A Utica man kicked off his summer with a sewage backup on Memorial Day in his basement. That's the first time it happened. Now, as we approach the end of summer, it's happened for a third time.

Rocky Graziano is a resident in East Utica, near Proctor High School. His home is on Hillview Drive and the first time the sewers backed up into his basement, Graziano said he had two inches of water and waste to deal with. He says, due to the holiday nobody was available from the DPW to respond to the incident. Graziano says, "I called a company from Vernon to come and snake our line, to get the water to recede, which it did somewhat." The next day the DPW was in front of his home clearing the main sewer line, due to what they said was grease build up. When he asked for answers the city had none, so he "bit the bullet."

He bit the bullet for about three weeks, until it happened again. It was Thursday, June 20th the amount of sewage went from two inches the first time, to about 6-7 inches in some parts of his basement. For that incident, Graziano brought in a professional to clean it up which was very expensive. Graziano claims, the DPW had been clearing the lines in several locations in the area that day.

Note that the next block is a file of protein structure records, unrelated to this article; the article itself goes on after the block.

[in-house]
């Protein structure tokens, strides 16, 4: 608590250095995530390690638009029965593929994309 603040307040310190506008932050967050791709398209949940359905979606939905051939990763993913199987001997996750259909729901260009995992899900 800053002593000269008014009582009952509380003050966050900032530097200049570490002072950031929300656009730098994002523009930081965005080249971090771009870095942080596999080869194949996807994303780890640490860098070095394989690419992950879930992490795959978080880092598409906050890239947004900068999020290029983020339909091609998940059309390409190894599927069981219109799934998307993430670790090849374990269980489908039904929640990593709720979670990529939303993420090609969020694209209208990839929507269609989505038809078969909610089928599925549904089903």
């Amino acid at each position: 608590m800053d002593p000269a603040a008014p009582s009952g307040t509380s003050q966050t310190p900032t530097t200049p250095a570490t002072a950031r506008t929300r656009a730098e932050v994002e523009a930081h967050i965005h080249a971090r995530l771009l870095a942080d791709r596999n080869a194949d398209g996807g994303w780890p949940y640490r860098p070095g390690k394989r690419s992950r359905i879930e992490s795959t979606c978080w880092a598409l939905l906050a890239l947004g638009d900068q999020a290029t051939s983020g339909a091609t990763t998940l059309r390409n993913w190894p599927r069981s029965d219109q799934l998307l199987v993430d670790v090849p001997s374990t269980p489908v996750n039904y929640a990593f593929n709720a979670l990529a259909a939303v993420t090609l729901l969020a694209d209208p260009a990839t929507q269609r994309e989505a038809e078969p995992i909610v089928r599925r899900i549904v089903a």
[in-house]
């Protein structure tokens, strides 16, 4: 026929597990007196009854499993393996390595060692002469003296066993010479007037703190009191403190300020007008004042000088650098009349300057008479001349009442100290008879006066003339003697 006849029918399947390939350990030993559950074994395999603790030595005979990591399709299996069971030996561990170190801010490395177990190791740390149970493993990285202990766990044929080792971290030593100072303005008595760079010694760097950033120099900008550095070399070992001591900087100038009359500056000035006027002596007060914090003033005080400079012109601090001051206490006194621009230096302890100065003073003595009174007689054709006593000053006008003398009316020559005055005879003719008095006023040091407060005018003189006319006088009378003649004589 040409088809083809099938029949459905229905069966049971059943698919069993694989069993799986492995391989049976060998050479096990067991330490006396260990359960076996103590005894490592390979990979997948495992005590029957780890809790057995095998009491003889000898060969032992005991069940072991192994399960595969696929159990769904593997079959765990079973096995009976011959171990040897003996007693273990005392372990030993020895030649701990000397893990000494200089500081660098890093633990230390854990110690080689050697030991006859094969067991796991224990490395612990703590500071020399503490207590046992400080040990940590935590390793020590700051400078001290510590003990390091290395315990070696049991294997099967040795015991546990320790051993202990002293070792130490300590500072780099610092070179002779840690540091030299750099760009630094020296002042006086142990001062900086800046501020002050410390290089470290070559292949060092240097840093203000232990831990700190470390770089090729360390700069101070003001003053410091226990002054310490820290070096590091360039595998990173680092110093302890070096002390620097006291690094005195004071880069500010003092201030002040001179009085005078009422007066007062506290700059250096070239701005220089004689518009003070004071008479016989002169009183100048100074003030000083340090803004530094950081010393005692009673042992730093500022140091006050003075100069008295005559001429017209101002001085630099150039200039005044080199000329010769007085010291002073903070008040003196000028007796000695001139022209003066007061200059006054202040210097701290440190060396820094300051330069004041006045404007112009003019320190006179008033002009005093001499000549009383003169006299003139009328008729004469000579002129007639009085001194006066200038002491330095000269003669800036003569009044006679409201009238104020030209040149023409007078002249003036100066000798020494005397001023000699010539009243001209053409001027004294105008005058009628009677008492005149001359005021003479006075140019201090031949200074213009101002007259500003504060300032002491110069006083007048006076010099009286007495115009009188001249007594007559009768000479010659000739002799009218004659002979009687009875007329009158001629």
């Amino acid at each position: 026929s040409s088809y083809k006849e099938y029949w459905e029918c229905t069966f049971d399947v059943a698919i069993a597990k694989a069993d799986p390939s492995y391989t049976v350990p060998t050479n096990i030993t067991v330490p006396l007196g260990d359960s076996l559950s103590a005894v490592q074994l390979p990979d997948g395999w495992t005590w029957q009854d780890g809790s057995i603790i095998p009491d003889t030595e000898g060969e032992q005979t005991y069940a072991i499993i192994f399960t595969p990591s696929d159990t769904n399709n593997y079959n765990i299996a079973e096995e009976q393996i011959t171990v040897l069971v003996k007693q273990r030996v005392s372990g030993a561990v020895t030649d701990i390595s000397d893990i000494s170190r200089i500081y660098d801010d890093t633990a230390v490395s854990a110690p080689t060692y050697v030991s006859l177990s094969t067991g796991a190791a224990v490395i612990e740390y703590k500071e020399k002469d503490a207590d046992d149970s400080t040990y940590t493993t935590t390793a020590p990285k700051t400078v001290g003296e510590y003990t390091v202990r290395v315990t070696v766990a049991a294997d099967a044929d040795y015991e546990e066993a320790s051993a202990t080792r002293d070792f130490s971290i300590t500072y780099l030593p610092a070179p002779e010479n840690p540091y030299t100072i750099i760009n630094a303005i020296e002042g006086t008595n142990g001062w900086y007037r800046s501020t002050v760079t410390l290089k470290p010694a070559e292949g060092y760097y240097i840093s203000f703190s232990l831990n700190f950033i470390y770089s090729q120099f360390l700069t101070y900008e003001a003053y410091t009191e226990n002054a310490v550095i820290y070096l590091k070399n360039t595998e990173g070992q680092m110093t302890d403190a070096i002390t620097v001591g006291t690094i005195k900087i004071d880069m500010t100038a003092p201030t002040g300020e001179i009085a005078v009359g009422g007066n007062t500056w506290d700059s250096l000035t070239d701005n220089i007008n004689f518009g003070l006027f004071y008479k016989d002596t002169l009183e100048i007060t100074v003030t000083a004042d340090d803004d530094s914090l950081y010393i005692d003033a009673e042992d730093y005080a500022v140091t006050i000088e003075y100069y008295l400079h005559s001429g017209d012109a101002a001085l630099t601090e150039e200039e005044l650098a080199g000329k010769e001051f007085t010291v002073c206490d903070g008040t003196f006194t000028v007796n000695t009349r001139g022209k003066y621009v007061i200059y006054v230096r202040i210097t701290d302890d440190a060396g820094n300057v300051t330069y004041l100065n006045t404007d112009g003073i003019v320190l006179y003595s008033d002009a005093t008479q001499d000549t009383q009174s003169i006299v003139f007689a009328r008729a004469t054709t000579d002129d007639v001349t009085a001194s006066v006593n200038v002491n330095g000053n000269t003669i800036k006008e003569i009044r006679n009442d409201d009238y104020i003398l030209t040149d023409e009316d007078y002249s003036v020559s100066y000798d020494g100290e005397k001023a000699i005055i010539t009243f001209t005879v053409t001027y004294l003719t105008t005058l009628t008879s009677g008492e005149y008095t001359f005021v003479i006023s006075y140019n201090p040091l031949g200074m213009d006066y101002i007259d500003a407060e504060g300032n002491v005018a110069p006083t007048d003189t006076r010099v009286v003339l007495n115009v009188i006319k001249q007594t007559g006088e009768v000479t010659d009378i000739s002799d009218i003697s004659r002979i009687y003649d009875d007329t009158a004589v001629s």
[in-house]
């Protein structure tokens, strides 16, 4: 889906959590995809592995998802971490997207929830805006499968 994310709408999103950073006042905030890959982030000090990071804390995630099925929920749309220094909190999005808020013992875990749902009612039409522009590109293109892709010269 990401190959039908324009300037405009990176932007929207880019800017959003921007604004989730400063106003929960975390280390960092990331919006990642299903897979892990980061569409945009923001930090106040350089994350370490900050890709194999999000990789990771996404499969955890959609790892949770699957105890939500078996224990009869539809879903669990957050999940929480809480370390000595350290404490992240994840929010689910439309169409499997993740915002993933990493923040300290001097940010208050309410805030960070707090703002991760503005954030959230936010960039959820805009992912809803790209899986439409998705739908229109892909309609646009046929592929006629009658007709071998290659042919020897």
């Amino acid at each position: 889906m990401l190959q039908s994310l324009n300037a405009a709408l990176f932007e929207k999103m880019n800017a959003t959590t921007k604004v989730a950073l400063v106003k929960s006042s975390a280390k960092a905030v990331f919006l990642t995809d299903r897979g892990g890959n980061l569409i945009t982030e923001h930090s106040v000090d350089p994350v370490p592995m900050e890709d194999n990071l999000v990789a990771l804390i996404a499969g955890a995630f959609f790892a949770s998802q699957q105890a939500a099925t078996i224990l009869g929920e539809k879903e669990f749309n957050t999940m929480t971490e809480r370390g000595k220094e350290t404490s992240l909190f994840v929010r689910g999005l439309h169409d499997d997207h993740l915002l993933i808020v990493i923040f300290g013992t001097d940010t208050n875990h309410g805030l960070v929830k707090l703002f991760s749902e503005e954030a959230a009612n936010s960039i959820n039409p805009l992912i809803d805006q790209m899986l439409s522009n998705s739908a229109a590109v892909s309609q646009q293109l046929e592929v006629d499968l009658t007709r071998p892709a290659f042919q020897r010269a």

Now, it has happened a third time and Graziano does not know where to turn. He and his wife had company over the weekend and they were asked how the basement situation was going. Then, the rain came. Graziano says, "I went downstairs to check my sump pump, as the rain had started to really come down. And the sump pump was working. As I went back upstairs, I heard heavy gurgling and saw that my drain/trap was now spewing black water and waste into my basement. While I was thankful to be there and catch it and record it, I was helpless to do anything to stop it."

While I was thankful to be there and catch it and record it, I was helpless to do anything to stop it.

Then, the clean-up began again. With the combination of the three backup incidents, he's been faced with approximately $10,000 in damages. He's lost musical and band equipment, he has lost his washer and dryer and he now may have to replace his furnace and hot water tank. Not to mention, he has dealt with his neighbors waste in his basement more times than anyone should have to.

Since this has all happened, he traveled up and down the street getting signatures for a petition to have the city fix the problem. While asking neighbors for petition signatures, he learned that other neighbors were dealing the same problem. Some of the residents, who have lived there for nearly 50 years, have never dealt with this issue until now. All Graziano wants are answers and a solution to this problem, that is costing him a fortune. He shared his story Tuesday on 'First News with Keeler in the Morning.'